I am having a hard time understanding why Bank of America would not rush to send me an affirmation agreement. What’s in it for them not to have me sign one?
    My Chapter 7 was discharge two years ago and I am just realizing the implicataions of what I did. It would have been nice to have had the information at the time, to make an informed decision.
    It might have been the same, to NOT sign reaffiramtion, but at least, I would have known all the good and bad consequences.
    Thanks for your valuable information, as I sort through it all.

    • BoA was wrong. There are cases holding that it is the creditor’s duty to prepare a reaffirmation agreement. I don’t know of any that say the debtor is responsible. It’s possible that BoA did not send you a reaffirmation agreement because it knew that it wasn’t necessary. Many lenders don’t even bother with reaffs for real estate. That’s usually good for the debtor.

      Thanks for reading!

      • Mr. Nason,

        I am a bankruptcy paralegal in Georgia, and I can tell you from my personal experience the neither Bank of American nor Wells Fargo will proactively send out a reaffirmation agreement to our office. It can literally take me hours, navigating their phone trees, to get to the right department and once I’ve requested the Agreement be sent, I usually have to follow up four to five times. It’s absolutely frustrating to have a client who wants to sign an Agreement, only to receive the Agreement after the discharge has been entered. In Georgia, you can only open a case to file a Reaffirmation Agreement if the Agreement was executed prior to the discharge entry. I would add that those client who do not reaffirm their primary mortgage usually end up getting blasted on their credit reports, as the mortgages end up being reported as discharged. That happens even if they faithfully make every single payment on time. There is one positive though; the initial filing indicating that a debtor wishes to reaffirm usually results in the bank contacting us for permission to speak with the debtor about loan modifications; even if they have refused to speak to them about that prior to the filing.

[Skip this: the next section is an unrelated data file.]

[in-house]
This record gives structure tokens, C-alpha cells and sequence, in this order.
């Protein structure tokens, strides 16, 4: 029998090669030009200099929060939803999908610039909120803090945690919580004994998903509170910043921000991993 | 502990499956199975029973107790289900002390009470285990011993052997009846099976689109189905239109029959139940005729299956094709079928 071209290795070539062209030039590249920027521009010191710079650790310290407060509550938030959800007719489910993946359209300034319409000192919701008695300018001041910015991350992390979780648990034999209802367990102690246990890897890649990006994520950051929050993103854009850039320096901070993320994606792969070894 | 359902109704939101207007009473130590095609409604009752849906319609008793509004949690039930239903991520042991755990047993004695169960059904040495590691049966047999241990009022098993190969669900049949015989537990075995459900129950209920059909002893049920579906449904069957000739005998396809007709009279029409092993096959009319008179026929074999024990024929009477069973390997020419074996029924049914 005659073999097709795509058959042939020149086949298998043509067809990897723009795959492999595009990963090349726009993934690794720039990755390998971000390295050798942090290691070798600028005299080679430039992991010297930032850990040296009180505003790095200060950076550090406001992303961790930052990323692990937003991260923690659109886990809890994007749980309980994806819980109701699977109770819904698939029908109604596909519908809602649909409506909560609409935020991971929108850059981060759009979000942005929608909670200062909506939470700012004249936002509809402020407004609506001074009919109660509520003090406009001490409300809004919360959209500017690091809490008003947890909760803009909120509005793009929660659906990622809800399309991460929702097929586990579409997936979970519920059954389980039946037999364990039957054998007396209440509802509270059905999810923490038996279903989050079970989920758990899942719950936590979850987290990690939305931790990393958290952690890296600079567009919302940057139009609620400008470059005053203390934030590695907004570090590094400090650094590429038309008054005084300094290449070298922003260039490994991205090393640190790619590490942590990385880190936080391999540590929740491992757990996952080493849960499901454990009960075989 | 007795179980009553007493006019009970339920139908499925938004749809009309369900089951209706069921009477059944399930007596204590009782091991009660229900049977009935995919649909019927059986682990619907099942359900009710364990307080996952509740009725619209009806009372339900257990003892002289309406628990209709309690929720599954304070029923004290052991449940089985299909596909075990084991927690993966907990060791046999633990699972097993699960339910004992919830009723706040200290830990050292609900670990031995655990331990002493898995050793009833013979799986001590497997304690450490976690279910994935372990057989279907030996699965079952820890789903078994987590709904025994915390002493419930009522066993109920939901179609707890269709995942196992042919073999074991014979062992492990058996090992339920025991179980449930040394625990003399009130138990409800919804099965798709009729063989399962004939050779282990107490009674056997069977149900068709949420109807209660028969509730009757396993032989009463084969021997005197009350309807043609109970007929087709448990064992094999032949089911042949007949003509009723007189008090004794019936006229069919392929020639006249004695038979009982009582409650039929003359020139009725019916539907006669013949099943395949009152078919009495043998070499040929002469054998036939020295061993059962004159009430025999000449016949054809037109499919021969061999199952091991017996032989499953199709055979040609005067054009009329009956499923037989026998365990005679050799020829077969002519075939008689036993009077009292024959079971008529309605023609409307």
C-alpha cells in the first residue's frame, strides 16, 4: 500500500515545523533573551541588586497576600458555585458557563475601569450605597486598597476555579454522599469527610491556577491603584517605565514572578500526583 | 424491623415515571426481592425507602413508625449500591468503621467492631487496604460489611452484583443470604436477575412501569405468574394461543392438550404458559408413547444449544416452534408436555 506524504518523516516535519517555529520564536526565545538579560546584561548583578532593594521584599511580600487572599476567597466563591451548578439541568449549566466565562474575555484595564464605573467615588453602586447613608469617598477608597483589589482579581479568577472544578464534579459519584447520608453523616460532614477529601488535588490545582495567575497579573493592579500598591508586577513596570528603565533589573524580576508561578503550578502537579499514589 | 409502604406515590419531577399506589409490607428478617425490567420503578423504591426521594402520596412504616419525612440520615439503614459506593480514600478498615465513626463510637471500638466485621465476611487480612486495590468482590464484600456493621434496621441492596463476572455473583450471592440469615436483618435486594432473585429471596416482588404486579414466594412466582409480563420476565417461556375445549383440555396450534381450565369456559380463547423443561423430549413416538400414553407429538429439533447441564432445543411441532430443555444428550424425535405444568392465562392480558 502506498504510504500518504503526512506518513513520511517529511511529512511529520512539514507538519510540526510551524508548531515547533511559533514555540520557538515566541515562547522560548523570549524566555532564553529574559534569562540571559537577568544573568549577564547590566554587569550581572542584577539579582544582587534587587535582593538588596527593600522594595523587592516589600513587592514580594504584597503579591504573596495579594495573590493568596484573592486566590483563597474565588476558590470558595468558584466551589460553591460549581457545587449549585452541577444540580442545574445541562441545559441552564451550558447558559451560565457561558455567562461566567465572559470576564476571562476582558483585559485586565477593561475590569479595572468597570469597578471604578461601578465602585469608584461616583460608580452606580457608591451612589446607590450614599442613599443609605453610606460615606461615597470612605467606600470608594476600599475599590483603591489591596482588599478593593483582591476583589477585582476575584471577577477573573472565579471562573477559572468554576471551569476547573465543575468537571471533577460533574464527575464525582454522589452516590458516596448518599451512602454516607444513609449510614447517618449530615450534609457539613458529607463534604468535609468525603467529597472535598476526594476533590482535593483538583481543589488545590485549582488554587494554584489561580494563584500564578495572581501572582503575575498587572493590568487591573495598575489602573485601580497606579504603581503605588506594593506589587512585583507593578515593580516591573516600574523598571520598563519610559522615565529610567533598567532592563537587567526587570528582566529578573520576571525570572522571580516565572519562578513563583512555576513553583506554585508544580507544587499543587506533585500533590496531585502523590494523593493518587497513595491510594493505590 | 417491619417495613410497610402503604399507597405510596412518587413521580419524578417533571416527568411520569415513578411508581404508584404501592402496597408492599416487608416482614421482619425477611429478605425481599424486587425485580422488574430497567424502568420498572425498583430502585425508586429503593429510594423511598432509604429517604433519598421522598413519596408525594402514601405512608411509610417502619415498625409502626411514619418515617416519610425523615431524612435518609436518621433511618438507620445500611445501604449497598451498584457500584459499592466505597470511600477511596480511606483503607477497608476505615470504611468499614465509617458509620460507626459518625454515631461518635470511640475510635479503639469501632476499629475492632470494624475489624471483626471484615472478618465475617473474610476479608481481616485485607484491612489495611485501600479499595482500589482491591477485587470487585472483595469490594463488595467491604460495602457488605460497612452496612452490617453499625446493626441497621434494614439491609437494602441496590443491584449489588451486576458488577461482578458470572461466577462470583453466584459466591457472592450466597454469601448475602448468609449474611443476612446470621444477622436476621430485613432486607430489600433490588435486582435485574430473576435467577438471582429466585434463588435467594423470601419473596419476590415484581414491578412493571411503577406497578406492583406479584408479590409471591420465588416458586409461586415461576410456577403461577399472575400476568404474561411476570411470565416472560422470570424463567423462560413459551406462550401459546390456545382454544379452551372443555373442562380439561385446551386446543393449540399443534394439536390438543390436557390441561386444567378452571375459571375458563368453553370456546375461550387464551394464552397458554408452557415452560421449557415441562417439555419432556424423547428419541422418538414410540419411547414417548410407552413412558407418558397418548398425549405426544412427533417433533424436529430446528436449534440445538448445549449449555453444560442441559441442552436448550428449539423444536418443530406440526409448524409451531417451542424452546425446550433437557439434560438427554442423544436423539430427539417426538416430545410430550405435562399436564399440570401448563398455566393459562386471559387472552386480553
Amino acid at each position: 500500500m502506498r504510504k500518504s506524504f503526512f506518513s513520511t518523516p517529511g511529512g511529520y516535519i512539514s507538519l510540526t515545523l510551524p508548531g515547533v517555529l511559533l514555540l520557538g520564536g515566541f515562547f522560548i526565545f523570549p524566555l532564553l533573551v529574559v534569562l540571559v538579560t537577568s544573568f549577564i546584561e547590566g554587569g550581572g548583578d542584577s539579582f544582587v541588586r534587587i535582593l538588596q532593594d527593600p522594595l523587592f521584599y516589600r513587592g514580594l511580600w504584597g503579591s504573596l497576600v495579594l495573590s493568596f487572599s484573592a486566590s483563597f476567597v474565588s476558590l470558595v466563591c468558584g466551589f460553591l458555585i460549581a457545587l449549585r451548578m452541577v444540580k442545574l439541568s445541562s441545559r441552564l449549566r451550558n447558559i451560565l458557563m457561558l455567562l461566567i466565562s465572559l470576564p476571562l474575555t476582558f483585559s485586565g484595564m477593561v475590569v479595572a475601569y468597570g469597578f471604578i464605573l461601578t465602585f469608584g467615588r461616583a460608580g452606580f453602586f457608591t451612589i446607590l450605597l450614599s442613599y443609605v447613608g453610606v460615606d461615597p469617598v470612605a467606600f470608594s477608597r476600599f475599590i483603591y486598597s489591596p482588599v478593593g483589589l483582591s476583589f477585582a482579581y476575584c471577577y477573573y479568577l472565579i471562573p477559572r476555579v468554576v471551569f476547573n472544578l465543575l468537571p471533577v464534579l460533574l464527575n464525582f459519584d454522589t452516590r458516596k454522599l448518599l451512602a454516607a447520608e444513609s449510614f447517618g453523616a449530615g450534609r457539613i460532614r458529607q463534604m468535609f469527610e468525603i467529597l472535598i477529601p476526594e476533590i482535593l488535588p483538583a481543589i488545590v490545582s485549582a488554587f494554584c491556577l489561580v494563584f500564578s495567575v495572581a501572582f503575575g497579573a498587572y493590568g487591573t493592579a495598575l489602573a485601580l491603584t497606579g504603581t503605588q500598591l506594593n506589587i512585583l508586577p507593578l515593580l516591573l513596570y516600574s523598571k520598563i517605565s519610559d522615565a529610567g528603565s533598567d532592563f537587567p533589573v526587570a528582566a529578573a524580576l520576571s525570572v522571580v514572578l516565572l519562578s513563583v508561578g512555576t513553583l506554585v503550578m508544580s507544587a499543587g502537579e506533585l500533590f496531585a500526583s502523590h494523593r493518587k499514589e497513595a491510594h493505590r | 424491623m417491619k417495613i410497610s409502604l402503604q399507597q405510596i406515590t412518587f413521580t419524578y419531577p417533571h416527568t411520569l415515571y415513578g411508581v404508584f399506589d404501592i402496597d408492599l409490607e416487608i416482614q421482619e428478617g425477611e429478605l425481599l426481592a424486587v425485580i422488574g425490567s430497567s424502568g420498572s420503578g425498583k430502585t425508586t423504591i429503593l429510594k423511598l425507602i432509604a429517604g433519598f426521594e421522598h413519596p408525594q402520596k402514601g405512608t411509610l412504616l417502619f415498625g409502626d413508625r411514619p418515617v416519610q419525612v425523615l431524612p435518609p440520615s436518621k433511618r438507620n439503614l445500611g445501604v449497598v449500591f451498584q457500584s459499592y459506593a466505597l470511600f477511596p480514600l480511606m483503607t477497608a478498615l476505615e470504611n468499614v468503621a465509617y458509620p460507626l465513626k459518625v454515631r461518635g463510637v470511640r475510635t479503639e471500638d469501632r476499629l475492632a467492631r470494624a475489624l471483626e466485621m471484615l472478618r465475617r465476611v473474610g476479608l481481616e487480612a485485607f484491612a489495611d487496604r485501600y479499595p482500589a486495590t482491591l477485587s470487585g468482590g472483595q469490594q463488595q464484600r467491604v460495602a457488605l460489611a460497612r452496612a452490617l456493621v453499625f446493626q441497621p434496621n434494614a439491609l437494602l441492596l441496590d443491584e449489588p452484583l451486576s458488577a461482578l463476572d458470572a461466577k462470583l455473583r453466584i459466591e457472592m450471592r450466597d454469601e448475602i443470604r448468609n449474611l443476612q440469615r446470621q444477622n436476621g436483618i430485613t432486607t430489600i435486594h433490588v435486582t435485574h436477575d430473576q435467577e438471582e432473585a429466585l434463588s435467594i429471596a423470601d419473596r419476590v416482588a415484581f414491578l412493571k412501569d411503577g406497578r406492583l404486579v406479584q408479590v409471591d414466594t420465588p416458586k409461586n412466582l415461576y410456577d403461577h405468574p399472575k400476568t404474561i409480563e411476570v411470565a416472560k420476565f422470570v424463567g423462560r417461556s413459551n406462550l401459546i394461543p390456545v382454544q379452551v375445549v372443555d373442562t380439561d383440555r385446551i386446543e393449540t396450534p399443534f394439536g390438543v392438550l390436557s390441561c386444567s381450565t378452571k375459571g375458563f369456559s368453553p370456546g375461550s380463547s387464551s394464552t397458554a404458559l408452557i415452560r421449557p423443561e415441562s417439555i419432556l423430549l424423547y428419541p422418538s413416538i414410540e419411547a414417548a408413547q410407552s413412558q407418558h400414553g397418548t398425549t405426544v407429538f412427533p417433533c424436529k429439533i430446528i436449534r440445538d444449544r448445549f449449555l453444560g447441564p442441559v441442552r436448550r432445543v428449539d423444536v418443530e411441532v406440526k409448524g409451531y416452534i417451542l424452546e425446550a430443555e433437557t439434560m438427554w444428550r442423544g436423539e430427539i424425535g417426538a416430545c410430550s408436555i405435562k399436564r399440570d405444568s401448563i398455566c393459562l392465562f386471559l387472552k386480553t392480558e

• Thanks for reading, Karen.

          Here in Wisconsin, judges won’t reopen just to file a reaffirmation agreement. But creditors keep telling debtors that the lawyer messed up and must reopen the case to file the reaff months after case closing. “Frustrating” is putting it mildly.

          The credit reporting is accurate, though sometimes misleading. If no reaff was signed, the debt is properly reported as discharged in bankruptcy, even if payments are being made. One justification for that position: if the creditor reports payments being made and then the debtor stops making the payments, may the creditor report that the payments have stopped? Such a report *could* be a discharge or FCRA violation.

          But it’s a (theoretically) simple problem to get around. Once a year, the debtor can request a payment history from the lender. File a dispute with the CRA and send the payment history as an exhibit. When the CRA contacts the lender to confirm reporting, the lender will be hard-pressed to argue that the payment history it issued is incorrect. Therefore, the lender will usually ignore the CRA inquiry and the payment history should be entered into the credit report. Alternatively, the borrower could show that payment history to a new lender if refinancing to prove that payments have been made.

  2. Awesome summary! Thanks!